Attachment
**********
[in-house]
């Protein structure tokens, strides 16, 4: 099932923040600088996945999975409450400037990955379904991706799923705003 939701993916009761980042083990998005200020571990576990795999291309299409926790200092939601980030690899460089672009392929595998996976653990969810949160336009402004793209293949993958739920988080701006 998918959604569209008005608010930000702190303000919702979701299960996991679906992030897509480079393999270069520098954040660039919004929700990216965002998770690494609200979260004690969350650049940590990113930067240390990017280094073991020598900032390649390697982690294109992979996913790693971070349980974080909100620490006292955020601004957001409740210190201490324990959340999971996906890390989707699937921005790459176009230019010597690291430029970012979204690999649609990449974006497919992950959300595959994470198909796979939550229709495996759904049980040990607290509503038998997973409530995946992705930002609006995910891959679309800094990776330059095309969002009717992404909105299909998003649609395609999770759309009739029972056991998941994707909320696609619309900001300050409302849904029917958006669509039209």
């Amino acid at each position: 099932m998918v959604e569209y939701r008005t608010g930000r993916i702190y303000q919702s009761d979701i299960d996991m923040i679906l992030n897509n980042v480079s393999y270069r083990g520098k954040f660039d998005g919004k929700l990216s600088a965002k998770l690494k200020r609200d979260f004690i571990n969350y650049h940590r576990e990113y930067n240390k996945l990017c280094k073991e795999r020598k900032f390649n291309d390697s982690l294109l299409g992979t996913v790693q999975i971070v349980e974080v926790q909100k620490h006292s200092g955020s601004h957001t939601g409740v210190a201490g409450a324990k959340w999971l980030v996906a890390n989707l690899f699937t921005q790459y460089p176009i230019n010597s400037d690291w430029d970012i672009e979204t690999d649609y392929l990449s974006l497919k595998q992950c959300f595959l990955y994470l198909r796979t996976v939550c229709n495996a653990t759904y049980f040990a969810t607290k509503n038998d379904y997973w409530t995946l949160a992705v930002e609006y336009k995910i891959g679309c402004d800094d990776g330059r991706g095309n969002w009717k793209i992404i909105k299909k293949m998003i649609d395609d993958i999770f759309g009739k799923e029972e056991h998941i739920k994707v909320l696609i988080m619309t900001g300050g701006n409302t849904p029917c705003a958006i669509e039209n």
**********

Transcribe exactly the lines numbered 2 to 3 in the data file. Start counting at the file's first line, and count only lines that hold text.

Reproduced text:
């Protein structure tokens, strides 16, 4: 099932923040600088996945999975409450400037990955379904991706799923705003 939701993916009761980042083990998005200020571990576990795999291309299409926790200092939601980030690899460089672009392929595998996976653990969810949160336009402004793209293949993958739920988080701006 998918959604569209008005608010930000702190303000919702979701299960996991679906992030897509480079393999270069520098954040660039919004929700990216965002998770690494609200979260004690969350650049940590990113930067240390990017280094073991020598900032390649390697982690294109992979996913790693971070349980974080909100620490006292955020601004957001409740210190201490324990959340999971996906890390989707699937921005790459176009230019010597690291430029970012979204690999649609990449974006497919992950959300595959994470198909796979939550229709495996759904049980040990607290509503038998997973409530995946992705930002609006995910891959679309800094990776330059095309969002009717992404909105299909998003649609395609999770759309009739029972056991998941994707909320696609619309900001300050409302849904029917958006669509039209």
């Amino acid at each position: 099932m998918v959604e569209y939701r008005t608010g930000r993916i702190y303000q919702s009761d979701i299960d996991m923040i679906l992030n897509n980042v480079s393999y270069r083990g520098k954040f660039d998005g919004k929700l990216s600088a965002k998770l690494k200020r609200d979260f004690i571990n969350y650049h940590r576990e990113y930067n240390k996945l990017c280094k073991e795999r020598k900032f390649n291309d390697s982690l294109l299409g992979t996913v790693q999975i971070v349980e974080v926790q909100k620490h006292s200092g955020s601004h957001t939601g409740v210190a201490g409450a324990k959340w999971l980030v996906a890390n989707l690899f699937t921005q790459y460089p176009i230019n010597s400037d690291w430029d970012i672009e979204t690999d649609y392929l990449s974006l497919k595998q992950c959300f595959l990955y994470l198909r796979t996976v939550c229709n495996a653990t759904y049980f040990a969810t607290k509503n038998d379904y997973w409530t995946l949160a992705v930002e609006y336009k995910i891959g679309c402004d800094d990776g330059r991706g095309n969002w009717k793209i992404i909105k299909k293949m998003i649609d395609d993958i999770f759309g009739k799923e029972e056991h998941i739920k994707v909320l696609i988080m619309t900001g300050g701006n409302t849904p029917c705003a958006i669509e039209n």